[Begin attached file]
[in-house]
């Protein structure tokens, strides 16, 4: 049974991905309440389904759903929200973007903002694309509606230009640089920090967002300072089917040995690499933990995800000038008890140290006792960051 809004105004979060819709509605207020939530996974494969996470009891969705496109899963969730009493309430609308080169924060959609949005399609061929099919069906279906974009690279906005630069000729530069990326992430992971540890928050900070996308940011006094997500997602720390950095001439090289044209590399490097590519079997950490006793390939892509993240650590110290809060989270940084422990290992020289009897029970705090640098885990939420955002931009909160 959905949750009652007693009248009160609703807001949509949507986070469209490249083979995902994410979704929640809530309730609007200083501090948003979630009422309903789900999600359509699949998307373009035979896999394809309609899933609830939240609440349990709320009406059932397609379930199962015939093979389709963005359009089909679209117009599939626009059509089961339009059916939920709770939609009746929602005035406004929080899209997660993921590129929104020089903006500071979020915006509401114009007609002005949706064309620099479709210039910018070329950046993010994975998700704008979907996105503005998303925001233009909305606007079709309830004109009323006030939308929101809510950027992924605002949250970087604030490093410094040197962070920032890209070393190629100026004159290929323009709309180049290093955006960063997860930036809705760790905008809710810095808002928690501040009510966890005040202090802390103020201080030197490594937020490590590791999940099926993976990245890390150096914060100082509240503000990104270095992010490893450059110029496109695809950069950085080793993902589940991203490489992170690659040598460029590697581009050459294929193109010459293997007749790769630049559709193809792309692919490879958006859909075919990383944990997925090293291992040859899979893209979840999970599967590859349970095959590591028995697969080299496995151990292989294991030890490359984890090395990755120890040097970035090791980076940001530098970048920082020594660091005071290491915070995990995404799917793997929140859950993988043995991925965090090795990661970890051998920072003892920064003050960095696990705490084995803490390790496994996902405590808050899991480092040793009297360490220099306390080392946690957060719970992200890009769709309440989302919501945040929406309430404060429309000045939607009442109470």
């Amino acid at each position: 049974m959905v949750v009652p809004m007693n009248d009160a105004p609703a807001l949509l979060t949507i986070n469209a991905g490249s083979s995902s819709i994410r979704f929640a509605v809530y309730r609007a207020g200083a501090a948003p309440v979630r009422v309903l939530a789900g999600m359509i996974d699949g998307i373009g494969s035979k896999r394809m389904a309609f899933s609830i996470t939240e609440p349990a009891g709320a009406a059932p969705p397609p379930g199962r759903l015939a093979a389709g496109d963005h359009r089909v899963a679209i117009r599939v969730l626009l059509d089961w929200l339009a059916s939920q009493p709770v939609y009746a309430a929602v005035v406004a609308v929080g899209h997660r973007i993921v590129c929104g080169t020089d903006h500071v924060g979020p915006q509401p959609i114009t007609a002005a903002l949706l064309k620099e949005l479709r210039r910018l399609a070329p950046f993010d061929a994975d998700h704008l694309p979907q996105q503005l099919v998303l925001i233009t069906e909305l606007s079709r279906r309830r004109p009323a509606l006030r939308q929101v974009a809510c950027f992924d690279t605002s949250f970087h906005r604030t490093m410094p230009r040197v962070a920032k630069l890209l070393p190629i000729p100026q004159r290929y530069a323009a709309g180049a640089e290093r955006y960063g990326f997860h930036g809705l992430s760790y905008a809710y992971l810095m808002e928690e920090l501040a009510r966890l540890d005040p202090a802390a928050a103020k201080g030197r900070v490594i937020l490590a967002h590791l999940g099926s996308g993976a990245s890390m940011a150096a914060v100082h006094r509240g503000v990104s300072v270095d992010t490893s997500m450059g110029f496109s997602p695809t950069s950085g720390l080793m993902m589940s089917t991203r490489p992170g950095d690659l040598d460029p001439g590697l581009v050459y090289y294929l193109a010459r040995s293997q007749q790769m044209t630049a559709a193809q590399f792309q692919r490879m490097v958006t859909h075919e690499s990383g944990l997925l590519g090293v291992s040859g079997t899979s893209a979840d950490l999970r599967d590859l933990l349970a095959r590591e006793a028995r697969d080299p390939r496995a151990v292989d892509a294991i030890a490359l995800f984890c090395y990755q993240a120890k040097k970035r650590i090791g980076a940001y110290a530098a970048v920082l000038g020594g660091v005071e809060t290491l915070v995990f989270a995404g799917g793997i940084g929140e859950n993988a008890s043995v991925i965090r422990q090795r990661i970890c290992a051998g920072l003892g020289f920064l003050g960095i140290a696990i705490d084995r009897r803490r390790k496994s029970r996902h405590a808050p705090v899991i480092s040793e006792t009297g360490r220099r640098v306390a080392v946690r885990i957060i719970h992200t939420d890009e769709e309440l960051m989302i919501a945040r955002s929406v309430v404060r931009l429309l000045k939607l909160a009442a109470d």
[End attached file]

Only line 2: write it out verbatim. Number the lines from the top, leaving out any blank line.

């Protein structure tokens, strides 16, 4: 049974991905309440389904759903929200973007903002694309509606230009640089920090967002300072089917040995690499933990995800000038008890140290006792960051 809004105004979060819709509605207020939530996974494969996470009891969705496109899963969730009493309430609308080169924060959609949005399609061929099919069906279906974009690279906005630069000729530069990326992430992971540890928050900070996308940011006094997500997602720390950095001439090289044209590399490097590519079997950490006793390939892509993240650590110290809060989270940084422990290992020289009897029970705090640098885990939420955002931009909160 959905949750009652007693009248009160609703807001949509949507986070469209490249083979995902994410979704929640809530309730609007200083501090948003979630009422309903789900999600359509699949998307373009035979896999394809309609899933609830939240609440349990709320009406059932397609379930199962015939093979389709963005359009089909679209117009599939626009059509089961339009059916939920709770939609009746929602005035406004929080899209997660993921590129929104020089903006500071979020915006509401114009007609002005949706064309620099479709210039910018070329950046993010994975998700704008979907996105503005998303925001233009909305606007079709309830004109009323006030939308929101809510950027992924605002949250970087604030490093410094040197962070920032890209070393190629100026004159290929323009709309180049290093955006960063997860930036809705760790905008809710810095808002928690501040009510966890005040202090802390103020201080030197490594937020490590590791999940099926993976990245890390150096914060100082509240503000990104270095992010490893450059110029496109695809950069950085080793993902589940991203490489992170690659040598460029590697581009050459294929193109010459293997007749790769630049559709193809792309692919490879958006859909075919990383944990997925090293291992040859899979893209979840999970599967590859349970095959590591028995697969080299496995151990292989294991030890490359984890090395990755120890040097970035090791980076940001530098970048920082020594660091005071290491915070995990995404799917793997929140859950993988043995991925965090090795990661970890051998920072003892920064003050960095696990705490084995803490390790496994996902405590808050899991480092040793009297360490220099306390080392946690957060719970992200890009769709309440989302919501945040929406309430404060429309000045939607009442109470």